Thursday, November 6, 2014

What I'm Thankful For

Every year at Thanksgiving we begin the meal by going around the table and saying what we’re all thankful for. We’ve been doing this since our girls were little and were first starting to talk (a popular contribution at that age was “Pie!”). Our guests are always invited to join in, and they always do, bringing their personalities and varying levels of comfort to this family tradition. What I’m thankful for each year hasn’t really changed over time, although in an effort to not allow the food on our plates to grow cold, I usually compress it into a sentence or two. But here on my blog, I have ample room to elaborate. So elaborate I shall, in the spirit of the upcoming holiday. Here goes.

I’m thankful for my family. That’s always first. For Chris—and nearly 25 years of marriage to my best friend. Who, notwithstanding some challenges along the way, loves and accepts me—weaknesses, flaws, and all. He’s still my dreamboat, and life is rarely dull. 

For our daughters Isabel and Faye who, despite more complicated pressures than I faced growing up, are more well-adjusted than I ever was at their age. I’m thankful for their interesting, strong, beautiful, loving selves, and how they each manifest those qualities in their own unique ways. 

And for the rest of my family, especially my mom and sister Lynne. I don’t get to see them very often, but in some way they’re always with me.

I’m thankful for good health. I make healthy living a priority in my life, but sometimes things are out of our control. As I traverse middle age, I’m all the more aware of being grateful for good health.

I’m thankful for meaningful, fulfilling work. It won’t make me rich, but it’s challenging and satisfying and just the right amount so I can maintain balance, another priority. Plus I get to be my own boss. I’m really thankful for that.

I’m thankful for good friends near and far. It’s not a big circle, but I’m more into quality than quantity when it comes to friends, and just about everything else. You know who you are.

I’m thankful for our pets, Callie and Chocolat. In my next life I wouldn't mind being one of them.

I’m thankful for the ability to travel, not only as a tourist, but for the extended travel I’ve had the opportunity to do. It’s when I’m settling in and discovering a place gradually, like I’ve had the opportunity to do a few different times, that I feel like I learn the most about the world.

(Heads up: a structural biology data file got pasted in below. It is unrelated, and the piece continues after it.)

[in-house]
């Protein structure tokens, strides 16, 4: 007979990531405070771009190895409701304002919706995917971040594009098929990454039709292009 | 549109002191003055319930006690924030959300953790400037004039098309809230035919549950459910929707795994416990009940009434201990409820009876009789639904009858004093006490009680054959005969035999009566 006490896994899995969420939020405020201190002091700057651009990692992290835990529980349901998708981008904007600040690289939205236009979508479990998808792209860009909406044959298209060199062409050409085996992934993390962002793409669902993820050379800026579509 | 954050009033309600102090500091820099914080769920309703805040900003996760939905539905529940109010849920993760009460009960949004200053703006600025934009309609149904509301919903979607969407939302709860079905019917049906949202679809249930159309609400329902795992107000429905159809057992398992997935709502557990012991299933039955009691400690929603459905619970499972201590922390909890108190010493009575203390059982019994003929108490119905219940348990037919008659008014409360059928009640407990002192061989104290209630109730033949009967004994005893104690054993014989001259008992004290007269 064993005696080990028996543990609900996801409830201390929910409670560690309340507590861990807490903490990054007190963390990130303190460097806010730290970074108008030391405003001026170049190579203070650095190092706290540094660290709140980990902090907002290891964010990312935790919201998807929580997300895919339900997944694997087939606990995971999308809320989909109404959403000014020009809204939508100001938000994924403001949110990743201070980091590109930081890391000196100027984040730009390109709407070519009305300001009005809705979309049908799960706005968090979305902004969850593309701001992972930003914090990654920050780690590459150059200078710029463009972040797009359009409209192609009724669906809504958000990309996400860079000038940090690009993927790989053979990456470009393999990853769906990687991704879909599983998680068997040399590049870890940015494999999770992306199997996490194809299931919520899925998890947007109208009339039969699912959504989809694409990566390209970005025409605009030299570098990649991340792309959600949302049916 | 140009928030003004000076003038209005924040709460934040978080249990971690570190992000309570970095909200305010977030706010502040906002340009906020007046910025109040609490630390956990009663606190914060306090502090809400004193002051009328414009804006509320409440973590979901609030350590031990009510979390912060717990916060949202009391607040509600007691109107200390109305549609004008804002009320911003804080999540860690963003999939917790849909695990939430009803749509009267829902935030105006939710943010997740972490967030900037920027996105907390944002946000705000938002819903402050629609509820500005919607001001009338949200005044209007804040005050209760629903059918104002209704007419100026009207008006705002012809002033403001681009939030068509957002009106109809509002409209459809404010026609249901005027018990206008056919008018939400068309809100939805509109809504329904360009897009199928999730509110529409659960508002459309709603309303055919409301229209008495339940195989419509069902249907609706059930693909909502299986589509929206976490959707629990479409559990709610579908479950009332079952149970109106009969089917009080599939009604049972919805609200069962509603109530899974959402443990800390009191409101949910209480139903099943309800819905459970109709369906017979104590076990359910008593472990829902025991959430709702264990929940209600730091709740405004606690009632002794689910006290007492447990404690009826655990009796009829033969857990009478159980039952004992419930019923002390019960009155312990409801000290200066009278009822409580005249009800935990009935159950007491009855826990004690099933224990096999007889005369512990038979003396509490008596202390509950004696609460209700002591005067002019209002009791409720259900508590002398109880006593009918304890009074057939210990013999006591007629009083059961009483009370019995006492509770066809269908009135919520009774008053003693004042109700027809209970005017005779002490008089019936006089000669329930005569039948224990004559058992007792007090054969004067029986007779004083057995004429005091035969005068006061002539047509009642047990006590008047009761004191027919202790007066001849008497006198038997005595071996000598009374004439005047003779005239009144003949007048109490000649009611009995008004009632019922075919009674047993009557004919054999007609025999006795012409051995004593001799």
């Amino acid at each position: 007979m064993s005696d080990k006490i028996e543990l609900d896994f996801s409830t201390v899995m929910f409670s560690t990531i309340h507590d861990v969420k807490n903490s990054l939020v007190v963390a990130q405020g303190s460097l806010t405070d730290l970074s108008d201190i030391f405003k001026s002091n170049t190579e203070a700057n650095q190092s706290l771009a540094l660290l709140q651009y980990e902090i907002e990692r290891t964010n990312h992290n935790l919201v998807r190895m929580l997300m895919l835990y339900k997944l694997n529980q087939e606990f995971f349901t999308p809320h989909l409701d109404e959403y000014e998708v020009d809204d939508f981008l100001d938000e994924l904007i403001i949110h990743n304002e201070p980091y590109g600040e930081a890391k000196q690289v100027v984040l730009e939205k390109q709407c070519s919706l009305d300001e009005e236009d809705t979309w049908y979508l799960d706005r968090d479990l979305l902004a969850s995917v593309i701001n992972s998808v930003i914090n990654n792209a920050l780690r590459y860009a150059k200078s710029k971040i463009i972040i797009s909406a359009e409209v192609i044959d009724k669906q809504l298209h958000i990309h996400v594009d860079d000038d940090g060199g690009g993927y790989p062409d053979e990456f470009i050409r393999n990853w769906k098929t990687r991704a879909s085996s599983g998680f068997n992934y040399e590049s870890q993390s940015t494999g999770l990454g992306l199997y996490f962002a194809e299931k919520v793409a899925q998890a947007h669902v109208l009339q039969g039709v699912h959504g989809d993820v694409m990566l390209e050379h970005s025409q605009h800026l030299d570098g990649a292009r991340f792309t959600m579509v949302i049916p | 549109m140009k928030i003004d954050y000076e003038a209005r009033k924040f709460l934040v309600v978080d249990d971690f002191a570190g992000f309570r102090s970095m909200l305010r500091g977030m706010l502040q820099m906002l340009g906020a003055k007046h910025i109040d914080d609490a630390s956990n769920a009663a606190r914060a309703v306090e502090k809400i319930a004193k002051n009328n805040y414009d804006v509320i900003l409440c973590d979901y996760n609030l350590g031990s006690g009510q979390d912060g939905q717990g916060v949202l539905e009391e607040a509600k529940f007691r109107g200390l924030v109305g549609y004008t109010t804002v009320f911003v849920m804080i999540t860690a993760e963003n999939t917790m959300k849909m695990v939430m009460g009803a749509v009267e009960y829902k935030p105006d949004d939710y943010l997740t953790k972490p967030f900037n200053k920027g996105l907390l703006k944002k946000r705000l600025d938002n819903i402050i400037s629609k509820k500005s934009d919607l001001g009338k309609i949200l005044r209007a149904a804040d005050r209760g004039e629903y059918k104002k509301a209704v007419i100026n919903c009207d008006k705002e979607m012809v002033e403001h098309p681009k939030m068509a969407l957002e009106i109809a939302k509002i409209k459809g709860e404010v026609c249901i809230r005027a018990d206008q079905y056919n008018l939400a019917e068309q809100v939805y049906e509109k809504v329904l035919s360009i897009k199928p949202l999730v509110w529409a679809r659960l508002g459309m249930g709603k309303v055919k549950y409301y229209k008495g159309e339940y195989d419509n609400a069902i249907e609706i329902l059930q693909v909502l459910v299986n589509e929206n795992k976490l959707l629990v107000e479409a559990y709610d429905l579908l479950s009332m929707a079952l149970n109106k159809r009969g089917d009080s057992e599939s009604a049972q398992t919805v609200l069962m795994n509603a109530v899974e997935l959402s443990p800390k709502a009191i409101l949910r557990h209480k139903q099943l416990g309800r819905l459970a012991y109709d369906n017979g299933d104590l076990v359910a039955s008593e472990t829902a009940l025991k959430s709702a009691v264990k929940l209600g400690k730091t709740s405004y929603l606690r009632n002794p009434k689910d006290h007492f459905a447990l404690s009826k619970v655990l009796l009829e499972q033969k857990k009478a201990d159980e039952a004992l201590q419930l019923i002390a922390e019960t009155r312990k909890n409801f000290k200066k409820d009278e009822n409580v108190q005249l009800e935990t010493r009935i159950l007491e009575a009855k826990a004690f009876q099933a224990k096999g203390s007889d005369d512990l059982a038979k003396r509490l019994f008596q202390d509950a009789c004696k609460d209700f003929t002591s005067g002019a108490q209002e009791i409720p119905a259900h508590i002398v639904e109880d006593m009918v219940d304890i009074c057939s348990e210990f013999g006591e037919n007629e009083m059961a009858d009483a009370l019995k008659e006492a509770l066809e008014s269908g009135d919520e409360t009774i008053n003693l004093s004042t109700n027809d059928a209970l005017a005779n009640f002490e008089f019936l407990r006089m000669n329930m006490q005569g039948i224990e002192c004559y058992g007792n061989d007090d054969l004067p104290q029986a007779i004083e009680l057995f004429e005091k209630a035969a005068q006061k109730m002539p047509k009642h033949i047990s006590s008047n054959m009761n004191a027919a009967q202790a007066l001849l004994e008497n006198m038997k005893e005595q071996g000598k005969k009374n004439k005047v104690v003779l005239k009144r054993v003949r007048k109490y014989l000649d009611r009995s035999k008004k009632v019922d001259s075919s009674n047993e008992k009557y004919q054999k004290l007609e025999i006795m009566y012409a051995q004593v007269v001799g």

I’m thankful for a home I love in a quirky, little village in a quirky, little state. It’s one of the most diverse places I’ve ever lived—not racially or ethnically perhaps, but in most other ways. And it’s gorgeous ten and a half months of the year.

Finally, I’m thankful for good food, much of it produced right here in Vermont. I’m thankful I have access to quality food grown and raised in a thoughtful way by people who care about their impact on the planet. Most of what is on our Thanksgiving table will have been produced on small-scale farms within about 50 miles of our home, whether it’s turkey, vegetables, or the makings of a pie. Yeah, I’m thankful for pie too.

To help support those in need, I hope you’ll join me in donating to your local food shelf this holiday season, and throughout the year.

Classic Apple Pie with Buttermilk Spice Ice Cream

Makes one 9-inch double crust pie with ample ice cream

To make the ice cream:
2 cups real buttermilk
½ cup sugar
pinch of salt
1 cup heavy cream
1 tablespoon vanilla extract
1 teaspoon cinnamon
½ teaspoon freshly ground nutmeg
½ teaspoon allspice
pinch of cloves
pinch of cardamom

In a medium bowl, whisk together the buttermilk, sugar, and salt until the sugar is dissolved. Stir in the cream, vanilla, and spices. Cover and refrigerate 2 hours or overnight, stirring occasionally to distribute the spices. Follow the instructions on your ice cream maker to make into ice cream.

To make the pie:

Prepare the crust:
2½ cups all-purpose flour
1 teaspoon kosher salt
½ pound cold, unsalted butter, cut into 1-inch pieces
¼ cup ice water

You can make the crust the old-fashioned way with a pastry blender, but I find that a food processor works just as well and is a heck of a lot easier. Put the flour, salt, and butter in the processor and process about 10 seconds, until the mixture is grainy. Add the ice water a little at a time, while the machine is going, and process up to 30 seconds. Be careful not to over process. The dough should just hold together when you pinch it. If it doesn’t add a little more water.

Remove the dough onto waxed paper (or your preferred surface) and shape it into two flat disks (do not over handle it). Wrap each disk in waxed paper and chill for an hour.

Prepare the pie:
9 apples (I like McIntosh), peeled, cored and cut into eighths
Juice of 1 lemon
½ cup sugar
1 teaspoon cinnamon
½ teaspoon allspice
pinch of cloves
3 tablespoons unsalted butter, cut into small pieces

Preheat the oven to 400˚F. In a large bowl, combine the apples and lemon juice. Sprinkle with the sugar and spices and stir gently until the apples are well coated.

On a lightly floured surface, roll the dough disks out with a rolling pin until they’re even and about ¼-inch thick. Transfer one disk to a pie plate. Put the apples on top of the crust, mounding them toward the center. Add the butter pieces, distributing them evenly over the apples. Cover with the second crust and trim off any extra. Seal the rim (I like to pinch it together in a crimped pattern, but a fork works well too), and vent the top with a fork or knife.

Put the pie in the oven and lower it to 375˚F. Bake about 40 minutes, until the crust is golden brown (be careful not to over bake and burn your crust). Serve warm, topped with ice cream.

No comments:

Post a Comment